Standard & Poor’s cut its outlook on Turkey’s ratings to negative from stable on Friday, saying that it saw risks of a hard economic landing and that the country’s policy environment was becoming less predictable.
A corruption investigation shaking Turkish Prime Minister Tayyip Erdogan’s government along with sharp falls in the lira currency and rising inflation have raised concerns about political and economic stability in the run-up to elections this year.
“Turkey appears to have suffered an unanticipated erosion of institutional checks and balances and governance standards,” Standard & Poor’s said in a statement, citing in particular concerns about the independence of Turkey’s central bank.
The credit ratings agency cut its outlook to negative on its unsolicited “BB+” long-term foreign currency and “BBB” long-term local currency ratings.
Nevertheless, it said Turkey’s low and largely lira-denominated debt provided it with significant buffers against economic turbulence.
The central bank ramped up interest rates last month to halt a slide in the lira despite opposition from Erdogan, a vocal opponent of higher borrowing costs who has railed against what he terms an “interest rate lobby” of speculators seeking to stifle growth and undermine the economy.
“We believe that any constraints on the independence and transparency of the central bank pose a risk to an economy that has traditionally relied on significant external financing needs,” Standard & Poor’s said.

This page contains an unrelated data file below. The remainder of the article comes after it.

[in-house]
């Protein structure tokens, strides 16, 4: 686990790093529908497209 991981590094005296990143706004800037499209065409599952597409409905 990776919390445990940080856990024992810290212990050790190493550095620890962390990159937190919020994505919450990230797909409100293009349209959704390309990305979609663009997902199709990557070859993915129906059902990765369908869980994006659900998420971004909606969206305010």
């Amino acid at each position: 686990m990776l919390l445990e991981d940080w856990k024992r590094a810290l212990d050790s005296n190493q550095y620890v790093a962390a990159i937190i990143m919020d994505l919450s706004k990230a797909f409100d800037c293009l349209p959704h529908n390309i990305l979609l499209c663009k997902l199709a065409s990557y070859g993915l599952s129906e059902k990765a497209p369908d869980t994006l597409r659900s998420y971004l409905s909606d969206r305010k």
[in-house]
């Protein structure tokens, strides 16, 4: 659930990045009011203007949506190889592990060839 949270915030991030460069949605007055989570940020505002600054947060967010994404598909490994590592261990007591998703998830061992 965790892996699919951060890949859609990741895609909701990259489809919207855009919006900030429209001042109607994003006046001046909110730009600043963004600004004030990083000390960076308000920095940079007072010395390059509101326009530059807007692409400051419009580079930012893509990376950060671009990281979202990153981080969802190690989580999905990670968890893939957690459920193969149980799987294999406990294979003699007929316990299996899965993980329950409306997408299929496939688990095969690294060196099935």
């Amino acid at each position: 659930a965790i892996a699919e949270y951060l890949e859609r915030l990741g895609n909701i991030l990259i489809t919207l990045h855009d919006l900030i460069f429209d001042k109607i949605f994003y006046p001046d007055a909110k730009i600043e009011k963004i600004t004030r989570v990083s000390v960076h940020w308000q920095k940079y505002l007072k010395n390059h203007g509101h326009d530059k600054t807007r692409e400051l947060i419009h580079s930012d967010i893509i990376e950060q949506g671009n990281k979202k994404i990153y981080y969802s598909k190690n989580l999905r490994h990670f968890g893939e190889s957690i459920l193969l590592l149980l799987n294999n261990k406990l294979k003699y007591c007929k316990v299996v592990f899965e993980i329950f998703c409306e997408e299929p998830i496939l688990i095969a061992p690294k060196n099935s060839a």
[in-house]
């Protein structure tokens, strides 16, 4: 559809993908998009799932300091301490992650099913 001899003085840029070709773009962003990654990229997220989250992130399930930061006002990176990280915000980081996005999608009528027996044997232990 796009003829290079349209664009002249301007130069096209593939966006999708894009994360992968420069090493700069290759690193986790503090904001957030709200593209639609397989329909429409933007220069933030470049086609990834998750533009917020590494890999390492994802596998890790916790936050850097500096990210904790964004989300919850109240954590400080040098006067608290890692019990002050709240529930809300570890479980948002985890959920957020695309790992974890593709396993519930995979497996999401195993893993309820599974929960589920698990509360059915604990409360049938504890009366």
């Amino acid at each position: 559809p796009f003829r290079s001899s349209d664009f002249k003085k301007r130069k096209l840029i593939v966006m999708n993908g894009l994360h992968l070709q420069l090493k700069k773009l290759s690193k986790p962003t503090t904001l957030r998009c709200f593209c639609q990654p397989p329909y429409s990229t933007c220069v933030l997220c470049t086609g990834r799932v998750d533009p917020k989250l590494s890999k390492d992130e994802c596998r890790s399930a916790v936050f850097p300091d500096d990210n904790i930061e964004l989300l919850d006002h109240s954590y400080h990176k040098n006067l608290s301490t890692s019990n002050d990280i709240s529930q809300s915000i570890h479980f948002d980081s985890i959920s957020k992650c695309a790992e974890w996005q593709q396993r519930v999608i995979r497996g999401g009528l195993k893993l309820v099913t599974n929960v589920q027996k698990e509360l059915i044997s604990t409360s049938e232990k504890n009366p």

Turkey is dependent on foreign capital flows to finance its gaping current account deficit, running at about 7 percent of national output.
Standard & Poor’s lowered its projection for Turkish GDP growth this year and next to 2.2 percent from 3.4 percent. It said the increasingly uncertain policy environment could weigh on the country’s economic resilience and long-term growth potential.
“Based on the fundamental story that has played out over the past few weeks the cut is justified. But I can’t help thinking that this is a backward-looking move,” Societe Generale emerging market strategist Benoit Anne said. “The central bank has been sending the right signal to the market that it takes financial stability risks quite seriously. Now we still need to get some kind of solution on the political front, but that is going to take a lot of time.”
Standard & Poor’s fellow ratings agencies Fitch and Moody’s have “BBB-” and “Baa3” ratings on Turkey respectively, both with stable outlooks.
Erdogan has overseen strong economic growth since coming to power in 2002, transforming Turkey’s reputation after a series of unstable coalition governments in the 1990s ran into repeated balance of payments problems and economic crises.
However, his increasingly authoritarian style, from a heavy-handed police crackdown on street protests last summer to his reaction to the corruption investigation in recent weeks — purging the police and judiciary — has unnerved investors.
Erdogan is committed to maintaining growth as Turks prepare to vote in local elections next month and a presidential race in August and has said his economic team is working on “a Plan B or a Plan C” for the economy.
Fitch and Moody’s said that last month’s huge interest rate hike of about 500 basis points could dampen economic growth, but left their ratings and outlooks unchanged.